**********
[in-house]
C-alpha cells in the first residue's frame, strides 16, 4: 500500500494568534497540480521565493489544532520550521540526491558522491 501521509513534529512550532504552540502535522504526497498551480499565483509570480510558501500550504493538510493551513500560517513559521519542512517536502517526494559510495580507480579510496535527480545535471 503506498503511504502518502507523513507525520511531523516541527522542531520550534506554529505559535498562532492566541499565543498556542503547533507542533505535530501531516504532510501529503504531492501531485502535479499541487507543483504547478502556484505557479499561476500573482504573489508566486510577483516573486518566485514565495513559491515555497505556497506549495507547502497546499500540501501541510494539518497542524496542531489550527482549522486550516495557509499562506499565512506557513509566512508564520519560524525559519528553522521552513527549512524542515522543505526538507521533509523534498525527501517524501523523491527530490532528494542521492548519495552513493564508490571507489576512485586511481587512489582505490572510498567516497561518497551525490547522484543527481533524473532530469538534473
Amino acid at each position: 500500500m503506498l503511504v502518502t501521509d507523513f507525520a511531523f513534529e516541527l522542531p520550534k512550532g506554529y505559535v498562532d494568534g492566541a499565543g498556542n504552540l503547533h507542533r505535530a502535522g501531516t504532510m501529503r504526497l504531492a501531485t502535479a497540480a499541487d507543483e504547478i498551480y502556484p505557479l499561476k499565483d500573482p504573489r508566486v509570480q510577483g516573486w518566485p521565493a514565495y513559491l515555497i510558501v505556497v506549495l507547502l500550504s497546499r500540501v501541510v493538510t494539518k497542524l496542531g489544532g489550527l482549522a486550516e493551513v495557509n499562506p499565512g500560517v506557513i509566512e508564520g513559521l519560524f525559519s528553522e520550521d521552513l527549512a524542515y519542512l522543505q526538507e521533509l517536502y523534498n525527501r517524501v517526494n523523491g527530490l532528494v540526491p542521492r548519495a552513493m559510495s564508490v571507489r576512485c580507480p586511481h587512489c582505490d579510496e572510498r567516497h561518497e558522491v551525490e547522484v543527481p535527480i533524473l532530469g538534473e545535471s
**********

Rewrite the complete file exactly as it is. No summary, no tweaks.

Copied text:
[in-house]
C-alpha cells in the first residue's frame, strides 16, 4: 500500500494568534497540480521565493489544532520550521540526491558522491 501521509513534529512550532504552540502535522504526497498551480499565483509570480510558501500550504493538510493551513500560517513559521519542512517536502517526494559510495580507480579510496535527480545535471 503506498503511504502518502507523513507525520511531523516541527522542531520550534506554529505559535498562532492566541499565543498556542503547533507542533505535530501531516504532510501529503504531492501531485502535479499541487507543483504547478502556484505557479499561476500573482504573489508566486510577483516573486518566485514565495513559491515555497505556497506549495507547502497546499500540501501541510494539518497542524496542531489550527482549522486550516495557509499562506499565512506557513509566512508564520519560524525559519528553522521552513527549512524542515522543505526538507521533509523534498525527501517524501523523491527530490532528494542521492548519495552513493564508490571507489576512485586511481587512489582505490572510498567516497561518497551525490547522484543527481533524473532530469538534473
Amino acid at each position: 500500500m503506498l503511504v502518502t501521509d507523513f507525520a511531523f513534529e516541527l522542531p520550534k512550532g506554529y505559535v498562532d494568534g492566541a499565543g498556542n504552540l503547533h507542533r505535530a502535522g501531516t504532510m501529503r504526497l504531492a501531485t502535479a497540480a499541487d507543483e504547478i498551480y502556484p505557479l499561476k499565483d500573482p504573489r508566486v509570480q510577483g516573486w518566485p521565493a514565495y513559491l515555497i510558501v505556497v506549495l507547502l500550504s497546499r500540501v501541510v493538510t494539518k497542524l496542531g489544532g489550527l482549522a486550516e493551513v495557509n499562506p499565512g500560517v506557513i509566512e508564520g513559521l519560524f525559519s528553522e520550521d521552513l527549512a524542515y519542512l522543505q526538507e521533509l517536502y523534498n525527501r517524501v517526494n523523491g527530490l532528494v540526491p542521492r548519495a552513493m559510495s564508490v571507489r576512485c580507480p586511481h587512489c582505490d579510496e572510498r567516497h561518497e558522491v551525490e547522484v543527481p535527480i533524473l532530469g538534473e545535471s